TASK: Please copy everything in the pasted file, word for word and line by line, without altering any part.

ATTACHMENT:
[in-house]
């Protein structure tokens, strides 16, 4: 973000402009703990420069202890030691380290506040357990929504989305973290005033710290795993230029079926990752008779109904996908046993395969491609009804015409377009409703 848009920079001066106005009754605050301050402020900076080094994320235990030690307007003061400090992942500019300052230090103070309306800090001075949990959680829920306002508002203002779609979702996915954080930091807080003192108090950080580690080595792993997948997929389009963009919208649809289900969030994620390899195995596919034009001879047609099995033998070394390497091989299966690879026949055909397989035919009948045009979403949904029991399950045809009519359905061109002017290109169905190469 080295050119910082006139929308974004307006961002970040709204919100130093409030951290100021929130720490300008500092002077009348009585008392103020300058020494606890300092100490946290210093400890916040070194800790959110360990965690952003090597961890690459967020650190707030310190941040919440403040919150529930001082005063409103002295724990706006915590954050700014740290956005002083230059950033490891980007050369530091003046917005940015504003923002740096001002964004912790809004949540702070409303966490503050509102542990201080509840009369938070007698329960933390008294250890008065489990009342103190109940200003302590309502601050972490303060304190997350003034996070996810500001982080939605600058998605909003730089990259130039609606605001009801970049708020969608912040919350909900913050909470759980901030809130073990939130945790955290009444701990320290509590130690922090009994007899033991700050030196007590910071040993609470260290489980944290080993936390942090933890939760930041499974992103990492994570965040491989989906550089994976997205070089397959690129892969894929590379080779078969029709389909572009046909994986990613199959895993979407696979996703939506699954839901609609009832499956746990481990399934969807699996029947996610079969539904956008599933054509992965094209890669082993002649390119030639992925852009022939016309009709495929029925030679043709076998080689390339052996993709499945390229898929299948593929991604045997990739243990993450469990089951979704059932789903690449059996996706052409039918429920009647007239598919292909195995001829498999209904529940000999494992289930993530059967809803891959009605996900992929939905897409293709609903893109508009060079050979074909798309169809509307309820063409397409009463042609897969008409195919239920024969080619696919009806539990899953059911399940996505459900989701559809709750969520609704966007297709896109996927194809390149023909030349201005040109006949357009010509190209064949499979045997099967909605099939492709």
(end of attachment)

[in-house]
């Protein structure tokens, strides 16, 4: 973000402009703990420069202890030691380290506040357990929504989305973290005033710290795993230029079926990752008779109904996908046993395969491609009804015409377009409703 848009920079001066106005009754605050301050402020900076080094994320235990030690307007003061400090992942500019300052230090103070309306800090001075949990959680829920306002508002203002779609979702996915954080930091807080003192108090950080580690080595792993997948997929389009963009919208649809289900969030994620390899195995596919034009001879047609099995033998070394390497091989299966690879026949055909397989035919009948045009979403949904029991399950045809009519359905061109002017290109169905190469 080295050119910082006139929308974004307006961002970040709204919100130093409030951290100021929130720490300008500092002077009348009585008392103020300058020494606890300092100490946290210093400890916040070194800790959110360990965690952003090597961890690459967020650190707030310190941040919440403040919150529930001082005063409103002295724990706006915590954050700014740290956005002083230059950033490891980007050369530091003046917005940015504003923002740096001002964004912790809004949540702070409303966490503050509102542990201080509840009369938070007698329960933390008294250890008065489990009342103190109940200003302590309502601050972490303060304190997350003034996070996810500001982080939605600058998605909003730089990259130039609606605001009801970049708020969608912040919350909900913050909470759980901030809130073990939130945790955290009444701990320290509590130690922090009994007899033991700050030196007590910071040993609470260290489980944290080993936390942090933890939760930041499974992103990492994570965040491989989906550089994976997205070089397959690129892969894929590379080779078969029709389909572009046909994986990613199959895993979407696979996703939506699954839901609609009832499956746990481990399934969807699996029947996610079969539904956008599933054509992965094209890669082993002649390119030639992925852009022939016309009709495929029925030679043709076998080689390339052996993709499945390229898929299948593929991604045997990739243990993450469990089951979704059932789903690449059996996706052409039918429920009647007239598919292909195995001829498999209904529940000999494992289930993530059967809803891959009605996900992929939905897409293709609903893109508009060079050979074909798309169809509307309820063409397409009463042609897969008409195919239920024969080619696919009806539990899953059911399940996505459900989701559809709750969520609704966007297709896109996927194809390149023909030349201005040109006949357009010509190209064949499979045997099967909605099939492709």